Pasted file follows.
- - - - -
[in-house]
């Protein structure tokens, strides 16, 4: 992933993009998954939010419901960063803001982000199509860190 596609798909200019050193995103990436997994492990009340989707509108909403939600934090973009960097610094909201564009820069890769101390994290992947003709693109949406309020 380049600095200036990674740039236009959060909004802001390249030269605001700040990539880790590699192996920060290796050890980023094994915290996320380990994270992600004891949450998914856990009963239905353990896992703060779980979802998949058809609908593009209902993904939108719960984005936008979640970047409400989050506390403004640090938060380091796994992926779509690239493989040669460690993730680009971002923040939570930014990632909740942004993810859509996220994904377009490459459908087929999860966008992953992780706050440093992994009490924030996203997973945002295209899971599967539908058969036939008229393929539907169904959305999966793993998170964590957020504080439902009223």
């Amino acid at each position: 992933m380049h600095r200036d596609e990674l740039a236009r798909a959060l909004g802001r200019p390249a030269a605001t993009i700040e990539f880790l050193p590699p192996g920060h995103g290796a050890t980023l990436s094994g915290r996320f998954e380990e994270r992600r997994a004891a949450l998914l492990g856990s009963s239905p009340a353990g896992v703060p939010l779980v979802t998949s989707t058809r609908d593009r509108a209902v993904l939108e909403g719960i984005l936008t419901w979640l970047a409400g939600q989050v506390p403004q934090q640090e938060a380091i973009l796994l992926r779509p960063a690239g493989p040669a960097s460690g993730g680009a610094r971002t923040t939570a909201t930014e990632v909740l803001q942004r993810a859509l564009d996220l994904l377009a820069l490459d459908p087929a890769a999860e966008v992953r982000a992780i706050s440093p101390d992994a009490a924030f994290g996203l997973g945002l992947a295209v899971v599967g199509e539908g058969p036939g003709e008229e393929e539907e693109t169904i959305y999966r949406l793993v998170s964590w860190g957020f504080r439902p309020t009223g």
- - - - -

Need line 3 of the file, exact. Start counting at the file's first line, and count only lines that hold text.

């Amino acid at each position: 992933m380049h600095r200036d596609e990674l740039a236009r798909a959060l909004g802001r200019p390249a030269a605001t993009i700040e990539f880790l050193p590699p192996g920060h995103g290796a050890t980023l990436s094994g915290r996320f998954e380990e994270r992600r997994a004891a949450l998914l492990g856990s009963s239905p009340a353990g896992v703060p939010l779980v979802t998949s989707t058809r609908d593009r509108a209902v993904l939108e909403g719960i984005l936008t419901w979640l970047a409400g939600q989050v506390p403004q934090q640090e938060a380091i973009l796994l992926r779509p960063a690239g493989p040669a960097s460690g993730g680009a610094r971002t923040t939570a909201t930014e990632v909740l803001q942004r993810a859509l564009d996220l994904l377009a820069l490459d459908p087929a890769a999860e966008v992953r982000a992780i706050s440093p101390d992994a009490a924030f994290g996203l997973g945002l992947a295209v899971v599967g199509e539908g058969p036939g003709e008229e393929e539907e693109t169904i959305y999966r949406l793993v998170s964590w860190g957020f504080r439902p309020t009223g």